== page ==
- The UK claims to be a research and development superpower but is failing to reap the rewards of commercialising advances in science and technology, warns SCI
- Political parties must be “decisive and bold”, adopting an ambitious industrial strategy to keep pace with the economic growth of international rivals
- Such a strategy could grow the economy by £230bn between 2024-30 whilst creating 240k highly paid jobs, according to research by L.E.K. Consulting
11 July 2023: An ‘ambitious and practical’ industrial strategy for life sciences and clean tech could boost the economy to the tune of £230bn by 2030, according to research commissioned by SCI.
Download the report, UK Industrial Strategy: Scaling and Commercializing UK Science and Technology, here.
Analysis by L.E.K. Consulting illustrated that an industrial strategy, focused on exploiting the UK’s strengths in science and innovation to drive scale up and commercialisation, had the potential to boost the economy significantly. A comprehensive plan could create approximately 180,000 high- value jobs in the clean tech sector, and 60,000 in life sciences. Based on the research, the report highlighted opportunities such as:
- Increasing support for R&D spending, to bring the UK in-line with international leaders
- Facilitating greater collaboration between government and industry in the development of a holistic strategy
- Providing mechanisms to bridge UK business “from create to make” – supporting the development of a greater manufacturing footprint
- Targeted action to address skills shortages in critical parts of the UK economy, to enable the UK’s businesses to access, attract and retain skilled international talent
The research illustrated the potential of a new industrial strategy by setting out a means to deliver £230bn of increased value to the UK economy, inclusive of aspirational aims such as increasing our share of pharmaceutical exports, and the proportion of UK science and technology businesses that succeed to IPO.
The reports suggests that industry considers that the “lack of a stable government policy that delivers a long-term, cross-party commitment to an ambitious industrial strategy” could be a hinderance to the UK delivering further on its economic potential. This absence of a consistent, comprehensive plan is thought to be creating a degree of confusion, and inhibiting start-ups and companies from investing in new science and innovation in the UK.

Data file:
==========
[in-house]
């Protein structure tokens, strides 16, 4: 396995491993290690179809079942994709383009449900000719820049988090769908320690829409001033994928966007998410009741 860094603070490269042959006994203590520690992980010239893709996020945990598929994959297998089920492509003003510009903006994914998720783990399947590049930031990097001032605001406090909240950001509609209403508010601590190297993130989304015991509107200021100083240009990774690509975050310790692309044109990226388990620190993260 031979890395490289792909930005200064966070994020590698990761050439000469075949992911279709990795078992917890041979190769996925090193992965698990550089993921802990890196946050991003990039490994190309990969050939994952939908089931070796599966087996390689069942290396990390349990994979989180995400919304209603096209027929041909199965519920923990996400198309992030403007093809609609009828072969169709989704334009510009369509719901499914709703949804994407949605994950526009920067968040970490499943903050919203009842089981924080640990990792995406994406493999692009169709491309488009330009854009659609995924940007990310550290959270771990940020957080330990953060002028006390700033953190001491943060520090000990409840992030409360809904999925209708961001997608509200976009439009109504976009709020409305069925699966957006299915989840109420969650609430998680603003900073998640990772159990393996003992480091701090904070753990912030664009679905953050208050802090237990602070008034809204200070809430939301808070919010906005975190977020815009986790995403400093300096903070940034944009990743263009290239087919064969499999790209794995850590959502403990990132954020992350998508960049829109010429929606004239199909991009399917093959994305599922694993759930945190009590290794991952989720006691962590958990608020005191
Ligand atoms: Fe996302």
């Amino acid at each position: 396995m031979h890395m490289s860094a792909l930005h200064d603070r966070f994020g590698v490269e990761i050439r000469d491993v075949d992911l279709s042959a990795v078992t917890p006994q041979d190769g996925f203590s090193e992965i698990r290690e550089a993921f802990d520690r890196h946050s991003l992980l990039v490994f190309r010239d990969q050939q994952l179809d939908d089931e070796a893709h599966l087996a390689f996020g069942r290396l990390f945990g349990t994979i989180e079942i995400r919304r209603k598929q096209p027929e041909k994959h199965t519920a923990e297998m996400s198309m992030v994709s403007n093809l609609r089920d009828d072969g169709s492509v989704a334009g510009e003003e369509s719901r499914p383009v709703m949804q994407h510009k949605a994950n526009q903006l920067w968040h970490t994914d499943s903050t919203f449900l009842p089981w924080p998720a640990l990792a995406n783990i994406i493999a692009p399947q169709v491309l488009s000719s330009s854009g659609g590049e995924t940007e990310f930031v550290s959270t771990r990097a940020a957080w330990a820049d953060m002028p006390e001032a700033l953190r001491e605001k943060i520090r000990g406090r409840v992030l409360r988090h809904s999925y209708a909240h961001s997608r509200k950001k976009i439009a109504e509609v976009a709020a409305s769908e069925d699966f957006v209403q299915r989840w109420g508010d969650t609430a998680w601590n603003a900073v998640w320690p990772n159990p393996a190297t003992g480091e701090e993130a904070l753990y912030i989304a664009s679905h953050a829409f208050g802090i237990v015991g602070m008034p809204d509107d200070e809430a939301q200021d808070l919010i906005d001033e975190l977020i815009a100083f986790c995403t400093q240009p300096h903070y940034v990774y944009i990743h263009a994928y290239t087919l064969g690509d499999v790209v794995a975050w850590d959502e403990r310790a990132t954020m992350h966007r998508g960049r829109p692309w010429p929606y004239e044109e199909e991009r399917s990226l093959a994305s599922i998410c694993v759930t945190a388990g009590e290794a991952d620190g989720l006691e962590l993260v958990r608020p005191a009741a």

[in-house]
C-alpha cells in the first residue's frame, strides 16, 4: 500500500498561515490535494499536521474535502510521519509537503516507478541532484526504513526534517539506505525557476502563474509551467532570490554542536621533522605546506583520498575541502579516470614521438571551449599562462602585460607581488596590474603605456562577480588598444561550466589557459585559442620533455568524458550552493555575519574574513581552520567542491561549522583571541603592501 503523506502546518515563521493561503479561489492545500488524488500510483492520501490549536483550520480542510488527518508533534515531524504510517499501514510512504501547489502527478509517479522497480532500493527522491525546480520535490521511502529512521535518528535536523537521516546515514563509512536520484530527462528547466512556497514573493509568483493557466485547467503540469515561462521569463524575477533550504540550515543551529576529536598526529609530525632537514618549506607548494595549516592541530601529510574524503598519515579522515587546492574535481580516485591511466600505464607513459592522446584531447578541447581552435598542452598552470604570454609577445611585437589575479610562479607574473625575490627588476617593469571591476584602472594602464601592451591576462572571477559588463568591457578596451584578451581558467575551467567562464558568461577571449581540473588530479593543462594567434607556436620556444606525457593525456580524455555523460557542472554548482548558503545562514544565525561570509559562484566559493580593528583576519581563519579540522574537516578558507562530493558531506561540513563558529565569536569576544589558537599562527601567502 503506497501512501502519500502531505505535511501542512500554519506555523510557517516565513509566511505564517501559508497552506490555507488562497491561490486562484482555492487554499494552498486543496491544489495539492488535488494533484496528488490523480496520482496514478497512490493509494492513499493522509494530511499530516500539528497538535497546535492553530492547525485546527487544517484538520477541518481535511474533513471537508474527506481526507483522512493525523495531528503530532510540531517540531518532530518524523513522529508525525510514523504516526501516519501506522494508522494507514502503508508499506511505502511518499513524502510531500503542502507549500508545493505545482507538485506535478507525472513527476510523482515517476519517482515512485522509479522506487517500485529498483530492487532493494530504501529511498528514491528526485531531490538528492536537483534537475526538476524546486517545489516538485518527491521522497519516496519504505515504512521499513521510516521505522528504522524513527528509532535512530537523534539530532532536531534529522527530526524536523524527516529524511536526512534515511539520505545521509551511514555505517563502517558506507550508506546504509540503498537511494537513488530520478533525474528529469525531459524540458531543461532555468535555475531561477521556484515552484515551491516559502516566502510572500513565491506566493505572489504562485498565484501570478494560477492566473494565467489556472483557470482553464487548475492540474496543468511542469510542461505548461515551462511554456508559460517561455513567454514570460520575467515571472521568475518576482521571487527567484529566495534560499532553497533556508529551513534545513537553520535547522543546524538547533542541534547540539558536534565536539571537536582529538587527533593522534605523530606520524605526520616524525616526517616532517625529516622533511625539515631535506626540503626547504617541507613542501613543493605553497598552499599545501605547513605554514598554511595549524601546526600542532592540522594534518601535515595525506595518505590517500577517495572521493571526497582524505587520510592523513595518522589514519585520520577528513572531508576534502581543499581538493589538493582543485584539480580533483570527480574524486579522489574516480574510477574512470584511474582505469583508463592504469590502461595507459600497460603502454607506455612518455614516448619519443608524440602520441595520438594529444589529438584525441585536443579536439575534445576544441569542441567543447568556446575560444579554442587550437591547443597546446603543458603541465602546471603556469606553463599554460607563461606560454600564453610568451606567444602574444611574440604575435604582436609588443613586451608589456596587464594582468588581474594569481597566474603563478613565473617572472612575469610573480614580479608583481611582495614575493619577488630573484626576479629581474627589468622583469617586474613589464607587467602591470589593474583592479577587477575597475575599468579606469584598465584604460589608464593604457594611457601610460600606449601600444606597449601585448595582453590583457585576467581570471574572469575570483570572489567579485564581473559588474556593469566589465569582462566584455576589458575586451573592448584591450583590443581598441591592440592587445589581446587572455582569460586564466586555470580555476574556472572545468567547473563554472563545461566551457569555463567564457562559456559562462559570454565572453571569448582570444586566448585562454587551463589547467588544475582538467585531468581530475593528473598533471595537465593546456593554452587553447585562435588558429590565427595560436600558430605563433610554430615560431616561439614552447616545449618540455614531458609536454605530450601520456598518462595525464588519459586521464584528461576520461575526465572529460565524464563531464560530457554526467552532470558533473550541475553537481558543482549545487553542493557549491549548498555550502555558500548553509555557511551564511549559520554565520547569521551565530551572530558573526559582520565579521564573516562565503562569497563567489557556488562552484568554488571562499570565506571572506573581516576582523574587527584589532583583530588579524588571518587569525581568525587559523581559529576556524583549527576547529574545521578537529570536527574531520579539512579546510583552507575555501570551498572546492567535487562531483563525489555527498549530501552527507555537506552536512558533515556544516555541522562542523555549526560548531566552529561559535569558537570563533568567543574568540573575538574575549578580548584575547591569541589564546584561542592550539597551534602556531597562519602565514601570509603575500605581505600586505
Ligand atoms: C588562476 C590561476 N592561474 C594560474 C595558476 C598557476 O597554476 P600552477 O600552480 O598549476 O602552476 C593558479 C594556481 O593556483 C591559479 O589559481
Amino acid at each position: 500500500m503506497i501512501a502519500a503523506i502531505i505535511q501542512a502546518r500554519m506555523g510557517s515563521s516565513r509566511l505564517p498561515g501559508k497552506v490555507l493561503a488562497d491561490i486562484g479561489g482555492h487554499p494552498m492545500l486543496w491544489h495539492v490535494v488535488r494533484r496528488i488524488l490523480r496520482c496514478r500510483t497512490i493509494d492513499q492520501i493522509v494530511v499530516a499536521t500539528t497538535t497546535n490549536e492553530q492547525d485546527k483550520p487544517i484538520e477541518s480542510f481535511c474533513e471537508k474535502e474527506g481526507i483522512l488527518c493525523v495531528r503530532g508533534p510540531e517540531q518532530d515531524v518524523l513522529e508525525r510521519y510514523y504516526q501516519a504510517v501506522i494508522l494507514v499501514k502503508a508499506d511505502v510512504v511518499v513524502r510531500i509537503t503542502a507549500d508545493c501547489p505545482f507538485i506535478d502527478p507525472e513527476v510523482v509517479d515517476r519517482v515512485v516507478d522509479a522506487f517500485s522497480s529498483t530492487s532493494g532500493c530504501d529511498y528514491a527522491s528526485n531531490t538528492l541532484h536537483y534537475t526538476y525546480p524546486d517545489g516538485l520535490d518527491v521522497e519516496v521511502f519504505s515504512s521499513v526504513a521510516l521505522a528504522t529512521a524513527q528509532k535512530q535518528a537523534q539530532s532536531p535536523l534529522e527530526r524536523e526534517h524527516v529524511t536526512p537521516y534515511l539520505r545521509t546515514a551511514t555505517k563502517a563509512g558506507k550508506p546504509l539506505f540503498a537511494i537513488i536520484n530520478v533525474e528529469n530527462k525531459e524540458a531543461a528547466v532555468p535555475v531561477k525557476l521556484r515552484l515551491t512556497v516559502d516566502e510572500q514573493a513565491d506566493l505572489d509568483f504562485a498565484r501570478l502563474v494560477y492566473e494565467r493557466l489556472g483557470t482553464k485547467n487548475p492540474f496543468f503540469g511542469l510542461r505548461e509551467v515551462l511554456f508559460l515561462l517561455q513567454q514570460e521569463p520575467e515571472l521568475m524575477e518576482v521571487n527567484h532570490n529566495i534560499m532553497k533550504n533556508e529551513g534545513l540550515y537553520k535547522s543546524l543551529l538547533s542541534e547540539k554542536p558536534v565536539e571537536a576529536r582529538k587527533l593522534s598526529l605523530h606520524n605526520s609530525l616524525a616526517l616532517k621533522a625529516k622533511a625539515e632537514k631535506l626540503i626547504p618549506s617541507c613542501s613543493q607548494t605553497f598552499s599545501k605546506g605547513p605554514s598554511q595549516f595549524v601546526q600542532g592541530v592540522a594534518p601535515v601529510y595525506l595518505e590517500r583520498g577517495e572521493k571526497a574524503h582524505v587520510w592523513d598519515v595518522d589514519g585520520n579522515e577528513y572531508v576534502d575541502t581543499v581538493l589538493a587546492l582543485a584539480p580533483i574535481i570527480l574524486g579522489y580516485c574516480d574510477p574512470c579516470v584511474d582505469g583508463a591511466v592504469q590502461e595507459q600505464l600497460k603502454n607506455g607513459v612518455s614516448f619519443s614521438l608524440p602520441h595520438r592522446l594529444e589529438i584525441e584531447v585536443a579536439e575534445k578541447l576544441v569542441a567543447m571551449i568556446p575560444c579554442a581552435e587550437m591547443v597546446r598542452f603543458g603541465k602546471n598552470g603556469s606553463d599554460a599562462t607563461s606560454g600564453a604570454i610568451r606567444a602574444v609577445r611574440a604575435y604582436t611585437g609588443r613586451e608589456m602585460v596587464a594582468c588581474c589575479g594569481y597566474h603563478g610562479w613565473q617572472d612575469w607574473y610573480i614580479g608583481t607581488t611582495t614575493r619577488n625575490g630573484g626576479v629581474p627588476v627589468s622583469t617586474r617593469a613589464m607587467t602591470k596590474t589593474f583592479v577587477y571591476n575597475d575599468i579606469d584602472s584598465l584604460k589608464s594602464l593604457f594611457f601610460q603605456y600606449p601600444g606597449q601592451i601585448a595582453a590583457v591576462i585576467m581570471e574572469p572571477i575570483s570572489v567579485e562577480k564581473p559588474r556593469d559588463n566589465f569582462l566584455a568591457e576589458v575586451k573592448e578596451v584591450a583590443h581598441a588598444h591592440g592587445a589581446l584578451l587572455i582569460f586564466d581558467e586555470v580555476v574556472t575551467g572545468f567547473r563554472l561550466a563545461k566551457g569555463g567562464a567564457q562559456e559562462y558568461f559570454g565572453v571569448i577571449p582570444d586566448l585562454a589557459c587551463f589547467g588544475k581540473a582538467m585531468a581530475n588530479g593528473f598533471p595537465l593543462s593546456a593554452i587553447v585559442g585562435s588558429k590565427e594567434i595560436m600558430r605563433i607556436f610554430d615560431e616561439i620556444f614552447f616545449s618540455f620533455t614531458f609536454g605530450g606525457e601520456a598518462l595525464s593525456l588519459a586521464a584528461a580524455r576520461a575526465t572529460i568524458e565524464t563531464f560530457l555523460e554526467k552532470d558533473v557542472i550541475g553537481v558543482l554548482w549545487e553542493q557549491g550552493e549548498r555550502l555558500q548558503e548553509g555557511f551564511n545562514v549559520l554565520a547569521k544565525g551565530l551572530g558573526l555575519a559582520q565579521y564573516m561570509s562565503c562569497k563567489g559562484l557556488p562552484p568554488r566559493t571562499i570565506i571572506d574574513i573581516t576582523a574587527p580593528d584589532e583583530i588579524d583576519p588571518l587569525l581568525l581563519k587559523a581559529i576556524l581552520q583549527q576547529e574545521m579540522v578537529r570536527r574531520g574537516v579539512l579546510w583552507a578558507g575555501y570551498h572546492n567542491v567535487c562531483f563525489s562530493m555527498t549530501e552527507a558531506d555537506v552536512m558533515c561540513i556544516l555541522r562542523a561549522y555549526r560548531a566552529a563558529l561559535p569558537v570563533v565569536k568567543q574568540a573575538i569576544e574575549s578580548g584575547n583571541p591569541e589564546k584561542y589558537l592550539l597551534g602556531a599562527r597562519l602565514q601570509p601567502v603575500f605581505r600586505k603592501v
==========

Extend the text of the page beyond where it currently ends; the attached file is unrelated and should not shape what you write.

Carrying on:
The report also notes that the global ‘clean tech’ market, worth approximately £1.2tn, is set to grow globally by 12% a year by 2030, but a lack of an industrial strategy may mean that more focused countries will leave the UK behind.
SCI Chief Executive Sharon Todd said:
‘For too long, “industrial strategy” has been used as a catchphrase rather than a tangible and actionable plan to drive economic growth. The UK has a world-leading science base, and we need to maximise this commercial potential. An ambitious and practical industrial strategy focused on our science base would mean the UK would attract investment from global scientific companies, rather than lose out to other countries.
‘More focus needs to be given to creating value from science, supporting start-ups to scale and creating an environment that attracts valuable scale-up capital.
‘This research forms the business case for the SCI’s forthcoming Science and Innovation Manifesto. If adopted by the main political parties, this plan would spur both economic growth and make sure that billions of pounds in largescale commercial science investment are not lost to better prepared rivals.’
L.E.K. Consulting Vice-Chair for Sustainability John Goddard said of the SCI commissioned research:
‘The UK has an enviable reputation in science and technology development, yet successful scale up and commercialisation is far more elusive. Globally, there is increasing focus on national industrial strategies with significant progress being made. Now is the time for the UK to grasp this opportunity to accelerate our GDP growth.’